“Teenage girls’ sexuality isn’t shown in movies,” she continues. “You never hear a girl in a film going,

‘I’m really horny,’ and if you do, you immediately know they’re the slut. I remember everyone used to say boys think about sex every 12 seconds. When you’re a teenager everyone thinks about sex every 12 seconds!

“The annoying thing for women is we have that feeling Minnie has in the movie, ‘Does this make me a freak?’ That’s why I wanted to do Diary – I related to it so much. I didn’t sleep with my mum’s boyfriend but I definitely felt all of the things that Minnie feels.”

The film shows the pair’s complex relationship with a constantly shifting balance of power. Do the actors feel the relationship between Minnie and Monroe is inappropriate?

“Yeah!” exclaims Skarsgård.

“It might be an inappropriate relationship but it doesn’t mean it isn’t a relationship,” Powley adds. It should be noted that in the UK any sexual activity with someone under the legal age of consent is a crime.

There is no content in The Diary of a Teenage Girl that hasn’t been seen in dozens of films aimed at teenagers. Film-makers have cited titles including The Reader, Fish Tank and Kidulthood as being similar in content but passing as 15s, and certainly Diary is less offensive and much more mature than dozens of comedies aimed at teenagers – such as The Inbetweeners or the American Pie series. The difference is that it deals with a teenage girl, instead of a teenage boy, wanting to lose her virginity.

Skarsgård believes audiences have become indifferent about boys in film being obsessed by sex but for a female character it is still taboo. “As a boy, you see all these guys in American comedies and think, I’m just like them because they’re fun and cool and we think about sex. But as a girl you go – fuck, what’s wrong with me? Why do I feel like an American teenage boy?! This story is more uncomfortable because people haven’t seen it before.”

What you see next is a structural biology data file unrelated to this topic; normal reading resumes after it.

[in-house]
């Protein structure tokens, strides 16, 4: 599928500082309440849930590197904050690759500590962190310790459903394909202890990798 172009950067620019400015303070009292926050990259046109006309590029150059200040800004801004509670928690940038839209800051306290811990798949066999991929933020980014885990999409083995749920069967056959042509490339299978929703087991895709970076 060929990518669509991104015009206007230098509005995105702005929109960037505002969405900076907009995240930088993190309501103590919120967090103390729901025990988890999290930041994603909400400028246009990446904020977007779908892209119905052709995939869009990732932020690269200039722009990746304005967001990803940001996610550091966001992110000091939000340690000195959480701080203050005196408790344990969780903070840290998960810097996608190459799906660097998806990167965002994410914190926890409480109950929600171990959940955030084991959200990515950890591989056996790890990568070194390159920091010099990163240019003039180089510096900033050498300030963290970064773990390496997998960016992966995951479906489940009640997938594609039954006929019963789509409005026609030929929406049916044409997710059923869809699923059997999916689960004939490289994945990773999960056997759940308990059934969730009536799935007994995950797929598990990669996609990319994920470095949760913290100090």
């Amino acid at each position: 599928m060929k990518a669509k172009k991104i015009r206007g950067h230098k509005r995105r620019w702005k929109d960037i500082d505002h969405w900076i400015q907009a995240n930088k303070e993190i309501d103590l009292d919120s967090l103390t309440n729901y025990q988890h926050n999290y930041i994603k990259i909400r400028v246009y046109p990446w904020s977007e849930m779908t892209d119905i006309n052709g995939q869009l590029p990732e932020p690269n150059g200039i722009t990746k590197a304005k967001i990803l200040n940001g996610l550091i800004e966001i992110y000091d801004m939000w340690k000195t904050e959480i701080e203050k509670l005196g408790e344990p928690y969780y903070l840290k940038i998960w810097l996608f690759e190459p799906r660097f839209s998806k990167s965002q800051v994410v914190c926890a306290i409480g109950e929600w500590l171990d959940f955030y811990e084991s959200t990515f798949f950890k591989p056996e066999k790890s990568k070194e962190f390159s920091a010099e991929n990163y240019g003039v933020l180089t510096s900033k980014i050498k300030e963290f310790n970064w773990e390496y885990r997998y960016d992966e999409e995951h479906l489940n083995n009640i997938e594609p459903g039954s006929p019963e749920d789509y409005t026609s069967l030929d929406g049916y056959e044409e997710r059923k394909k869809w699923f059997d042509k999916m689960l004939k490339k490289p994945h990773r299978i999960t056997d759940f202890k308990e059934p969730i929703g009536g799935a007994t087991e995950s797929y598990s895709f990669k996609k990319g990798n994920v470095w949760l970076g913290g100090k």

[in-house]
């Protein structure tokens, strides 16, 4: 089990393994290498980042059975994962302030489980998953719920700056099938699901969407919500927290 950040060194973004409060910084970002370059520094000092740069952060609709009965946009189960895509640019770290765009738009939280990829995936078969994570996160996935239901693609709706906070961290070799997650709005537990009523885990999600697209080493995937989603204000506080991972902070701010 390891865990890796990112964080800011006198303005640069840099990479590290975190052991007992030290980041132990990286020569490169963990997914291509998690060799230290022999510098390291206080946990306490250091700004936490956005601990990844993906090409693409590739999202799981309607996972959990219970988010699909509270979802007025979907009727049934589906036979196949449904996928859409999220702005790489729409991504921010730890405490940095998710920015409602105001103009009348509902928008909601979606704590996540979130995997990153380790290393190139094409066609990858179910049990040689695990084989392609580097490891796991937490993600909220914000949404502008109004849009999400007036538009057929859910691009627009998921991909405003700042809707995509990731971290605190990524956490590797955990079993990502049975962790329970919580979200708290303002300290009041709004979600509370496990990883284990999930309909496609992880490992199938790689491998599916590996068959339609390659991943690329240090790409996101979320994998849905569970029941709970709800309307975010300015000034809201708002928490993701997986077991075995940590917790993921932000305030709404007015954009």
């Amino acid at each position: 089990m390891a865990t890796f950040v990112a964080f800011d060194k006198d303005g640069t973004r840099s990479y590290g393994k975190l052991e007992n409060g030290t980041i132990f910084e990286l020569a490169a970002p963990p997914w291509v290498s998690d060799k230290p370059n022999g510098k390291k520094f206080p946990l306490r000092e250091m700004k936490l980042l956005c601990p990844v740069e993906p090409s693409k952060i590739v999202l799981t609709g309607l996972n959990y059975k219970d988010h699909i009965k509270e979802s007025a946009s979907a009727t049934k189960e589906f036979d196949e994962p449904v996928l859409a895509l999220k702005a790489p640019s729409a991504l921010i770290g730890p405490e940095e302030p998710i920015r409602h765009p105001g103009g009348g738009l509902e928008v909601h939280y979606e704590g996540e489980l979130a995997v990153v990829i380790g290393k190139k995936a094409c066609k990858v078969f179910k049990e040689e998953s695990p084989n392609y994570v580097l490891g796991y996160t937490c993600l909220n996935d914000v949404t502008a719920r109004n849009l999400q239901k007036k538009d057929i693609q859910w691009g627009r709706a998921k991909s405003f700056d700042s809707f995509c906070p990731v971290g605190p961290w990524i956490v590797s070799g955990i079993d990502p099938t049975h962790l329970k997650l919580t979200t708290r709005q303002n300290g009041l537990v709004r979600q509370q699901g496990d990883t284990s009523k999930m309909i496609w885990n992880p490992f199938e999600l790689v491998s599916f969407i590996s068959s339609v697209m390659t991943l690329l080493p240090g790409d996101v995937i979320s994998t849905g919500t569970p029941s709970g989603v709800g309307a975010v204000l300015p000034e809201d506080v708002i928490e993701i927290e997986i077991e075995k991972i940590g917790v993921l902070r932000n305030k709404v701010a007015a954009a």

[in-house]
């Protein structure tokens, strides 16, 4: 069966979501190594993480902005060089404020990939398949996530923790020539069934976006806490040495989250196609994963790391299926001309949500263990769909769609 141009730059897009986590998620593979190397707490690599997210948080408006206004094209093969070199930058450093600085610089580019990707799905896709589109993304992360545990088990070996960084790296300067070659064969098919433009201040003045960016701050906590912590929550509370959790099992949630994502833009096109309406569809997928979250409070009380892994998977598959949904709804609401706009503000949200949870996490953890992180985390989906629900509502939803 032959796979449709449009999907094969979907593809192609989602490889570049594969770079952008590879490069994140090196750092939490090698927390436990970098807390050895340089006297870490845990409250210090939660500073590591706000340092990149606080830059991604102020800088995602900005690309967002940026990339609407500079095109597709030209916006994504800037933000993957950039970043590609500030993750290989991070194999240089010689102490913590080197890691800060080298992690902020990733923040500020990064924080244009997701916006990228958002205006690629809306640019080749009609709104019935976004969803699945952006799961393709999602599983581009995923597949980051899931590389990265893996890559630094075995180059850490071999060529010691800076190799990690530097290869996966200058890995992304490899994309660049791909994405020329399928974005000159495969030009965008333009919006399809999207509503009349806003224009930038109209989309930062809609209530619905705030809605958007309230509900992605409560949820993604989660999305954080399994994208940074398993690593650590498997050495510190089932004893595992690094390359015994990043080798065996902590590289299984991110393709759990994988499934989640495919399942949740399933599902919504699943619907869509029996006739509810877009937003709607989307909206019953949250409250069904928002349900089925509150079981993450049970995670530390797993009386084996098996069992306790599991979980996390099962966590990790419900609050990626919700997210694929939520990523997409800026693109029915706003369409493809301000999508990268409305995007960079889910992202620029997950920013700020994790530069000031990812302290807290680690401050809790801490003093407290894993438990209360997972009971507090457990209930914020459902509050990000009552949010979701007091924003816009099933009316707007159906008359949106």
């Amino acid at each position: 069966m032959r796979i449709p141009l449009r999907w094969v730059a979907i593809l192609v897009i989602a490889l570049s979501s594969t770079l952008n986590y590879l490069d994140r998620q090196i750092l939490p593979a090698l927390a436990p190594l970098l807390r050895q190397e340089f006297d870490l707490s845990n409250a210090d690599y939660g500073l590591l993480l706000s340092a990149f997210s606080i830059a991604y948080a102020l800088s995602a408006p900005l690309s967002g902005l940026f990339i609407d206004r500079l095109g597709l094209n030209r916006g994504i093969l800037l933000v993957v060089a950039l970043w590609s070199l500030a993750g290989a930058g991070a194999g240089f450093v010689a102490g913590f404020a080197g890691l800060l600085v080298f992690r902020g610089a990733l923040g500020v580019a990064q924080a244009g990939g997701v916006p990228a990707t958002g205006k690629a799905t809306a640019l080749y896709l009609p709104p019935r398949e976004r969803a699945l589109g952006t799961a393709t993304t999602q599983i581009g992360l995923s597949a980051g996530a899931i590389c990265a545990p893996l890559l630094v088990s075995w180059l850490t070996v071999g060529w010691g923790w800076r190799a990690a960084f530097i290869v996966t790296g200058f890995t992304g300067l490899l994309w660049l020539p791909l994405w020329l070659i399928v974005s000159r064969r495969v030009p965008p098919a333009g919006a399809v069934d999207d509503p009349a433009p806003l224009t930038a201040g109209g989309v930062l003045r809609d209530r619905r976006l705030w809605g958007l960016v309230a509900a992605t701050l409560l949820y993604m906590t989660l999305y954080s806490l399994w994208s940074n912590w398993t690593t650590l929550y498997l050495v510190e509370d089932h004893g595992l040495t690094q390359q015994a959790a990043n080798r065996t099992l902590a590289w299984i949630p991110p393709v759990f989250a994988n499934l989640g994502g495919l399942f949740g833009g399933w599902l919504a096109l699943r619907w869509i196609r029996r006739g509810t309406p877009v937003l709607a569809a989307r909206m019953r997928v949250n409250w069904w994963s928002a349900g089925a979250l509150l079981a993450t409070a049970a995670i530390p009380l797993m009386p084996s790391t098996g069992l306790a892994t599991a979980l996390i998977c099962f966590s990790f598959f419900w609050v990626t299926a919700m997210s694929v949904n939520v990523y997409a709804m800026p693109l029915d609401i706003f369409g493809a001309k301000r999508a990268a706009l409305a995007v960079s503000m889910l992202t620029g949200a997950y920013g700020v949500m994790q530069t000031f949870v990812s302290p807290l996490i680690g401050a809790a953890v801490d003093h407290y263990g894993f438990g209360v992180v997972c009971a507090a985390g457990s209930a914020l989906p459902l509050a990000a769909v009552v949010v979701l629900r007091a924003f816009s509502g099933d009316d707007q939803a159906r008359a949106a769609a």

The themes may not be explored often onscreen but in real life they are an everyday occurrence. According to the National Survey of Sexual Attitudes and Lifestyles, half of all children in the UK have had a sexual experience by the age of 14. Should that not be better reflected in the films people are allowed to see, especially if they explore issues teenagers face in a positive way?

The BBFC thinks not. Here is its justification for the rating. Be warned, it gets quite hot and heavy: “Strong sex scenes include mechanical thrusting, breast and buttock nudity, and implied oral sex. One scene includes brief sight of a pencil drawing of a young woman with a penis in her mouth… Some still pictures and short animated sequences include the sight of penises, both erect and flaccid.”

“Strong sex?” clarifies Skarsgård, bemused. “It’s so ridiculous, puritanical.”